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Logstash configuration update - filters

Reviewing how we deal with filters in our (mostly) Windows environment into Logstash...inputs were already discussed, outputs will be discussed in another post.  I'll be sanitizing the info as best I can.

Filters

So our config file structure looks like this for filters:
  • 01-filters_start.conf (how I keep the brackets organized)
  • 02-filters_drop.conf (drop stuff first)
  • 10-filters_grok.conf (fixing grokparsefailures to start)
  • 15-filters_mutate.conf
  • 20-filters_tagging.conf
  • 30-filters_metrics.conf
  • 89-filters_end.conf (bracket organization)
Let's go through them...

01-filters_start

filter {
Yep, that's it.  Just organization.

02-filters_drop

# drop esx syslog because vmware bugs
#if [message] =~ /esx1/ {
#       drop { }
#}
This was used because the ESX cluster continued dumping syslog messages way after I disabled sending for some reason, and it gave me a chance to see what a drop filter looks like.  Left in because maybe someone will find this handy.

10-filters_grok

# The purpose of this filter is to remove our grokparsefailures on the Netscaler logs
if [type] == "syslog" {
        grok {
                break_on_match => false
                match => [
                        "message", "%{NETSCALER1}",
                        "message", "%{NETSCALER2}",
                        "message", "%{NETSCALER3}"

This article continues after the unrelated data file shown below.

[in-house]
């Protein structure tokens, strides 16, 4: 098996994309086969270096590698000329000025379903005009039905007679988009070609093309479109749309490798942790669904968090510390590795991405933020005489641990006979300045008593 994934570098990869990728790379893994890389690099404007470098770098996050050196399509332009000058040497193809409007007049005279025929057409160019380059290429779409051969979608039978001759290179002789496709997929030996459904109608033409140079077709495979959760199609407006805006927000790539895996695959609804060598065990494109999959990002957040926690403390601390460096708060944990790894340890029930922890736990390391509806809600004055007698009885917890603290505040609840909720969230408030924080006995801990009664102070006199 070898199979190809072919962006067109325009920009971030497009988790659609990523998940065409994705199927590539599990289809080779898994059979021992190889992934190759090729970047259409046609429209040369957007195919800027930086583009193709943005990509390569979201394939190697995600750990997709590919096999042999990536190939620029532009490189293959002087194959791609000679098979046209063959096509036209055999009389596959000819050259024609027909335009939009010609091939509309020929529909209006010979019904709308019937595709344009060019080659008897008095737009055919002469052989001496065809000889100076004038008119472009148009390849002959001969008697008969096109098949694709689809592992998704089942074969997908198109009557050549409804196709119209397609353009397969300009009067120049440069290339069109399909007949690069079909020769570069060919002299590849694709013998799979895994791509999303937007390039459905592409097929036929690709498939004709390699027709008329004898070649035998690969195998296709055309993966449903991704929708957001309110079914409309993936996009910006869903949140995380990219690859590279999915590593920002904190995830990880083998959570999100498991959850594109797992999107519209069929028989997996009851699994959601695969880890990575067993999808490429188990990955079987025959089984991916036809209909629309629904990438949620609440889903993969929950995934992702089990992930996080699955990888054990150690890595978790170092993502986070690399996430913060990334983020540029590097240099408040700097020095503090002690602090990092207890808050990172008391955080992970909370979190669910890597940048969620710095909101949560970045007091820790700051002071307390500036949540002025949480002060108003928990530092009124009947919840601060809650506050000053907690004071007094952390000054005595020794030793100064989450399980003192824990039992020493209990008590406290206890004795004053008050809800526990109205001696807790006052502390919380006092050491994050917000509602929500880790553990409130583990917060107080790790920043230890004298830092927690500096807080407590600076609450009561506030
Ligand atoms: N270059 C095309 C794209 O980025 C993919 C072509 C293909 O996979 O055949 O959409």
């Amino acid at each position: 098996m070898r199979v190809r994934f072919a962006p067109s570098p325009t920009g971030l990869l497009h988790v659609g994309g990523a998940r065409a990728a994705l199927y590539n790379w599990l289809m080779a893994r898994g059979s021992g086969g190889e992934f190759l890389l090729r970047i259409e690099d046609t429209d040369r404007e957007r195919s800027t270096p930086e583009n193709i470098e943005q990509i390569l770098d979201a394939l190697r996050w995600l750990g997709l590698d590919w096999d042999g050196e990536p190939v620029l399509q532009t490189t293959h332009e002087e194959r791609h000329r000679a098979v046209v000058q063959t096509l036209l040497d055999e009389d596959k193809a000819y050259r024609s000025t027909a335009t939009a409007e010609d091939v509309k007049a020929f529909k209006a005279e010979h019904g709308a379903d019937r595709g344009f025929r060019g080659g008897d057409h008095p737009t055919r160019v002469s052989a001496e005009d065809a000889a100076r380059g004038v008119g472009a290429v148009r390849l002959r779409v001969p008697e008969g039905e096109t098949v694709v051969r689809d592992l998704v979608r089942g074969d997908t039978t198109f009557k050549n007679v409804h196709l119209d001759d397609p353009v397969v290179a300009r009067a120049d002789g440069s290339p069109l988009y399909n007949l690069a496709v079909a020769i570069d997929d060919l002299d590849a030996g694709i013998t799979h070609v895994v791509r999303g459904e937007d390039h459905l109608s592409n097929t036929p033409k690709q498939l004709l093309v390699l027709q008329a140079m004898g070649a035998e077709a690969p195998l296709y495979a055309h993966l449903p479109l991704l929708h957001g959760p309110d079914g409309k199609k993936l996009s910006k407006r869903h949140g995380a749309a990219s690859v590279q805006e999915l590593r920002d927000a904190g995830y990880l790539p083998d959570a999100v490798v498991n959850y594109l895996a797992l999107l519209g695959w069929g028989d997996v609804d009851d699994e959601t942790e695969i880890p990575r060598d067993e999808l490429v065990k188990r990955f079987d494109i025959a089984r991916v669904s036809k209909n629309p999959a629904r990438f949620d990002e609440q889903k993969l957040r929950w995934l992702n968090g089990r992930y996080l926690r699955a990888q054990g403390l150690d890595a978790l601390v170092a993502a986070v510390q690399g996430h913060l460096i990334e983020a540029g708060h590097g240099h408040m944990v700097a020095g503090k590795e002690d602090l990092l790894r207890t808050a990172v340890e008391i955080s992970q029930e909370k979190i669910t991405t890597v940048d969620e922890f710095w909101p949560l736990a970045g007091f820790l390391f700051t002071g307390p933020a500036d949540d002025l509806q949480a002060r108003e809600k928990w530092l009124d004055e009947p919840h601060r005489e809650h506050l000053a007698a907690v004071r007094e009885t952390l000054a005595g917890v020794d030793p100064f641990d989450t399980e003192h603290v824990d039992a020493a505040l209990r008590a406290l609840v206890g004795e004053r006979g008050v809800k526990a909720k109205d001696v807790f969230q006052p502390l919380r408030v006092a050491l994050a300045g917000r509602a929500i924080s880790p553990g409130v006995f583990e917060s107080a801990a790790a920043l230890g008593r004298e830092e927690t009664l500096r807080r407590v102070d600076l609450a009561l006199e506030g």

]
                add_tag => [ "ns_tag" ]
                remove_tag => [ "_grokparsefailure" ]
                tag_on_failure => []
        }
}
This one is interesting...we get a lot of firewall & load balancer traffic, and while we can still use them, it's not as easy to use because everything has to still be grep'd from inside the message field.  One of my co-workers wrote some custom grok patterns to parse out the Netscaler messages - I'll see if he's okay with publishing them.

These were placed into the /opt/logstash/patterns directory, and you just reference them like above.  Pretty cool to see it in action!

15-filters_mutate

# Mutate filters go in here.
# Clean up the IIS log fields, add a new type
if [SourceName] == "IIS" {
        mutate {
                replace => [ "type", "IISlog", "_type", "IISlog" ]
                rename => [ "s-computername", "hostname" ]
                remove_field => [ "Message" ]
        }
}
# Strip out domain name from 'hostname'
if [type] == "eventlog" {
        mutate {
                gsub => [
                        "Hostname", ".domain.com$", "",
                        "Hostname", ".domain.local$", ""
                ]
        }
}
Here we wanted to standardize fields (still some work to do on this) so that working with IIS logs and Event Logs would be a little more streamlined.  The regex's in the eventlog section basically remove the domain.com stuff, leaving us with just the hostname.

20-filters_tagging

I have to heavily redact this section, so use your imagination.

Event Log tagging for Nagios

# All tagging filters go in here
# Don't forget to set the 'tag_on_failure' or else _grokparsefailures will abound!
#
# BizTalk Error Tagging & Alerting #
#
if [type] == "eventlog" {
        if [SourceName] == "BizTalk Server" {
                        grok {
                                match => ["SeverityValue", "[4]"]
                                add_field => {
                                                "nagios_service" => "BizTalk-ServerError"
                                                "nagios_status" => "2"
                                }
                                add_tag => [ "nagios_check_eventlog_biztalk" ]
                                tag_on_failure => []
                        }